Speed cushions are for slowing you down. I don't approve of them in the slightest (they kill more than they save), but I'd rather go slowly though towns and villages than die on a motorways because I tried to save 11 nanoseconds.

I would say (albeit without evidence other than my own experiences) that younger drivers, who think they are the bees' knees and drive aggressively and quickly as if they need to prove something are more likely to straddle, and then die. This is good for population control and natural selection, but bad for insurance premiums, taxes, and the mental health of your loved ones.
#12 - Jakg
Ok I never realised there was so much finesse to driving over speedbumps, I simply drive over them, slowly, straight on...
The best way is to either drive over them completely, at a safe speed OR to drive one wheel over it, and the other on the road.

Note that the edges (front and back, as well as the sides) of the humps can become worn and sharp, so using them at all is a risky business. Try to look at the hump as you approach, and drive your wheels over the areas of the hump that is least likely to later kill you.
Even better, take a route that avoids them altogether.

Then write to your MP and council every time you see a bump that looks even vaguely knackered. Not email - write. Maybe, if enough people do it, they'll dig the fecking things up and make the roads instantly 50% safer.

You can also damage your springs, dampers, chassis, exhaust, brake lines, wheels, uprights, suspension members and pretty much any part of your car on an innocent speed hump. They kill. They are evil.
I don't think he's talking about traditional road-wide ones, but these:

Which admittedly I straddle, but usually because otherwise I'd need to be in the middle of the road.
#15 - Jakg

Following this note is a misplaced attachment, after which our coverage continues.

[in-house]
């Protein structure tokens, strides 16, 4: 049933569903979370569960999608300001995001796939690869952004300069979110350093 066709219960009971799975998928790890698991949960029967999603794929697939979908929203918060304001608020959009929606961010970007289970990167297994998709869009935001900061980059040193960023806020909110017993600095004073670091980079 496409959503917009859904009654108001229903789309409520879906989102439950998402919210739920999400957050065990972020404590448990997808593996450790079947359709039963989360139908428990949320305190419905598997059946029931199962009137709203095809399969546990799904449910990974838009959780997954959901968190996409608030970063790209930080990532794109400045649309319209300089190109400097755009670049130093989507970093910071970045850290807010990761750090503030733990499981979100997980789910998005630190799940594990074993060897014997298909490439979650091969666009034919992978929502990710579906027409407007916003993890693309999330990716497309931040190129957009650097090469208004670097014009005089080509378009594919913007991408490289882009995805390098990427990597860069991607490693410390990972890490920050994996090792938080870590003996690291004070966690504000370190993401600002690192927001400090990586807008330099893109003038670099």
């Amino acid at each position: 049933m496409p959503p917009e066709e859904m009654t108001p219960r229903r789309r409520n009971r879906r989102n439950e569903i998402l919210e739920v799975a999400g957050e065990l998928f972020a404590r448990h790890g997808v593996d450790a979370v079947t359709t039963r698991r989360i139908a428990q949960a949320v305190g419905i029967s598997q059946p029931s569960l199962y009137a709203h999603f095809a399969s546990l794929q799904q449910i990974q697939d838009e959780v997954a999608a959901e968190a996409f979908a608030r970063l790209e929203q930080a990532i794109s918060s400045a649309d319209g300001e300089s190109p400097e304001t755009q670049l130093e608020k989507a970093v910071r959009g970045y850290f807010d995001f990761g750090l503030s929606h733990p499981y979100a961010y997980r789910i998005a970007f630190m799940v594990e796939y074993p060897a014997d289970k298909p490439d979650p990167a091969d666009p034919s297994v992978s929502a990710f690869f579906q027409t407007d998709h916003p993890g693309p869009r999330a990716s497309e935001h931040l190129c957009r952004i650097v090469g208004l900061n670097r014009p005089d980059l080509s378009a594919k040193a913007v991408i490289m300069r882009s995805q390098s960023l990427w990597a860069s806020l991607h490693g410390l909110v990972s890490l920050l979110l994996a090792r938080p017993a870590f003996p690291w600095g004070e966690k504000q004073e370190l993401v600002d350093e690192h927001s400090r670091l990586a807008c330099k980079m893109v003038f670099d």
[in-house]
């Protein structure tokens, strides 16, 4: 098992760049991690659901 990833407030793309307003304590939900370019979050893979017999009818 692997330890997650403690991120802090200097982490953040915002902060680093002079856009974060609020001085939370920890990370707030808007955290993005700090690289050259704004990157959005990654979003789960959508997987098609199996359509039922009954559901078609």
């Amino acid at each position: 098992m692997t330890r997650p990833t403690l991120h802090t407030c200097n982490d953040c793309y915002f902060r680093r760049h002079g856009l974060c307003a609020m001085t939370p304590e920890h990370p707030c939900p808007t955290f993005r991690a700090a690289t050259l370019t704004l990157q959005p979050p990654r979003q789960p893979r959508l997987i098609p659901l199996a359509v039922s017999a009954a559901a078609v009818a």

Oh we dont have any of those round here - but i'd drive over the humpy bit anyway (if possible).
Those are probably the most idiotic speedbumps ever designed.
I agree. Most cars are wide enough to not even touch them when passing over them. And that sort of defeats the purpose of them being there. Cost saving measures, eh? Genius.
That's the trouble - you THINK you aren't touching them, but in fact the inner edge of your tyre is forced to climb the damaged edges, wearing them out, cutting the tyre and causing all manner of danger for you and other road users.

Drive in the middle of the road to navigate them. Never straddle/drive 'over' them.
#19 - Jakg
Sooooo how much is tracking?
To check/adjust? Anywhere from free with new tyres, to £150+. If your rear suspension isn't adjustable, then any tracking problems will be due to bent/damaged/worn parts, which will need replacing (which costs money).

We have these, will straddling these cause those possible effects? There are also these horrible square rigid ones in some places near me, which feel like you've hit a boulder even at 15mph. Being a learner driver, I'd like to know whether or not straddling these would effect me when I get my first car. Sorry for o/t.
#22 - Jakg
What I meant was I have 2 options.

Option 1 is to get new tryes from BlackCircles - they offer fully fitted which means "This option includes a new valve, fitting, balancing and old casing disposal at a centre near you, nothing extra to pay". 2x Toyo Proxes that fit my car will be around £99, or all 4 about £198. I'd probably go for 2 now and put them at the front and the fronts at the rear, but I still need balancing.

Option 2 is to become Sam93, and get some wheels on eBay with tyres on them - I found a nice, subtle set of 15" with nearly-new tyres that fit my car, which didn't sell for £60 and have been relisted for £70, but again I still need balancing.

Option 3 is to go down the local garage and see what they can do but I imagine it'd be expensive... (but I will call them now actually).
My local garage does tracking for free, as does the tyre/exhaust place up the road. Presumably with the idea that you'll just get them to fix it while they're at it.

Be careful with Black Circles though - my local place undercut what I paid for my Falkens and offer decent Michelins for a better price. Price them all first, I wish I had.
I never knew/thought about straddling speedbumps - won't do it any more though, seeing as I have to go over about 10 every day on my drive
#25 - Jakg
I'm calling up garages now - so far i've been quoted £30 + VAT for tracking from one and the wheels they couldn't compete with (£39 + VAT was the cheapest they did) and told me to get the Toyos from the intarweb.

The other ones are calling me back, then i'll be calling the Black Circles place.

Car Help - Why Does My Car Like To Eat Tyres?
(125 posts, started )